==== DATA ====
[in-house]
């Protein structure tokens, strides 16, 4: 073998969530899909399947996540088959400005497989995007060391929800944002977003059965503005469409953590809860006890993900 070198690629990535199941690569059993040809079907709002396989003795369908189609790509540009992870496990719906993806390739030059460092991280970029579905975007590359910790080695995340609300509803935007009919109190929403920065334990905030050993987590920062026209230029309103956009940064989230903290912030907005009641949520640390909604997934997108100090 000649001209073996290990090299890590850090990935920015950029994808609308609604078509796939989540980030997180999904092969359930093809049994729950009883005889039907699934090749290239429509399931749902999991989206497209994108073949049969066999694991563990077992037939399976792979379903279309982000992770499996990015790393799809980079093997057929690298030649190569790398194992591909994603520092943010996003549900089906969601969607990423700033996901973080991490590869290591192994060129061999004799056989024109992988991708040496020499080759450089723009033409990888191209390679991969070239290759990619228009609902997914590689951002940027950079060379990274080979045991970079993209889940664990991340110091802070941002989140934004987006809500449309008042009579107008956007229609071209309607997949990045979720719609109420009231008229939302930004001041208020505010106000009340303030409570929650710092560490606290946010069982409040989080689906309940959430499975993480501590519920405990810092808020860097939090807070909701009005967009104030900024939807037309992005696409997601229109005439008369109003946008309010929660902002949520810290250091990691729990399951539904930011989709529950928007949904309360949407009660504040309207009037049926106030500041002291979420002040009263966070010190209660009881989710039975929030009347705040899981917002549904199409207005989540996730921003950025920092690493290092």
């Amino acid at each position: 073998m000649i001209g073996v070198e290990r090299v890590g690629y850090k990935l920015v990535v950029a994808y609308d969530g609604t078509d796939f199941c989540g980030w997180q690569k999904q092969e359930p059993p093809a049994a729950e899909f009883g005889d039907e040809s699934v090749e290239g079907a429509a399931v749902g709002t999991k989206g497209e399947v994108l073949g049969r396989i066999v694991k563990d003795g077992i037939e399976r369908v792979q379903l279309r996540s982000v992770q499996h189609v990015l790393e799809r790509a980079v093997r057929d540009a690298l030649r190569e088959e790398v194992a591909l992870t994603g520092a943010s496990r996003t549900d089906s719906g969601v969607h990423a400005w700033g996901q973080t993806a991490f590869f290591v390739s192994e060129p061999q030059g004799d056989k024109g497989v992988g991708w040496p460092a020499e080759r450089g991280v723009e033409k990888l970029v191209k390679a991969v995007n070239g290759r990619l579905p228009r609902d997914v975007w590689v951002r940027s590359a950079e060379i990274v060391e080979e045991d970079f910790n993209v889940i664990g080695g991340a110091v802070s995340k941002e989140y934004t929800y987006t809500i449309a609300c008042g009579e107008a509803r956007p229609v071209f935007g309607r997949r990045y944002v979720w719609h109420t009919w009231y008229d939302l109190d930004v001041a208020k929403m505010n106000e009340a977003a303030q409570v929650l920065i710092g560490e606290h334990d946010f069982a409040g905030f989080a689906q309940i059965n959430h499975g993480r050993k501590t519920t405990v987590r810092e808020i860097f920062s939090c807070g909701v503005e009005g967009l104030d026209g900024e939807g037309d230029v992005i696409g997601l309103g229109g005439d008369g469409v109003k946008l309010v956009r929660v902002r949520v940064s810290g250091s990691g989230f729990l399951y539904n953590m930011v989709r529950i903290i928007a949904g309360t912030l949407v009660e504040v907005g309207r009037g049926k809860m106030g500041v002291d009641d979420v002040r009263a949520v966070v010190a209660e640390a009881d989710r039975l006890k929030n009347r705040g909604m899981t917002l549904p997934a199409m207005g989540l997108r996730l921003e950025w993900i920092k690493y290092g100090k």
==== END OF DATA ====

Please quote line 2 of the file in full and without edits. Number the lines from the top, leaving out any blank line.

């Protein structure tokens, strides 16, 4: 073998969530899909399947996540088959400005497989995007060391929800944002977003059965503005469409953590809860006890993900 070198690629990535199941690569059993040809079907709002396989003795369908189609790509540009992870496990719906993806390739030059460092991280970029579905975007590359910790080695995340609300509803935007009919109190929403920065334990905030050993987590920062026209230029309103956009940064989230903290912030907005009641949520640390909604997934997108100090 000649001209073996290990090299890590850090990935920015950029994808609308609604078509796939989540980030997180999904092969359930093809049994729950009883005889039907699934090749290239429509399931749902999991989206497209994108073949049969066999694991563990077992037939399976792979379903279309982000992770499996990015790393799809980079093997057929690298030649190569790398194992591909994603520092943010996003549900089906969601969607990423700033996901973080991490590869290591192994060129061999004799056989024109992988991708040496020499080759450089723009033409990888191209390679991969070239290759990619228009609902997914590689951002940027950079060379990274080979045991970079993209889940664990991340110091802070941002989140934004987006809500449309008042009579107008956007229609071209309607997949990045979720719609109420009231008229939302930004001041208020505010106000009340303030409570929650710092560490606290946010069982409040989080689906309940959430499975993480501590519920405990810092808020860097939090807070909701009005967009104030900024939807037309992005696409997601229109005439008369109003946008309010929660902002949520810290250091990691729990399951539904930011989709529950928007949904309360949407009660504040309207009037049926106030500041002291979420002040009263966070010190209660009881989710039975929030009347705040899981917002549904199409207005989540996730921003950025920092690493290092």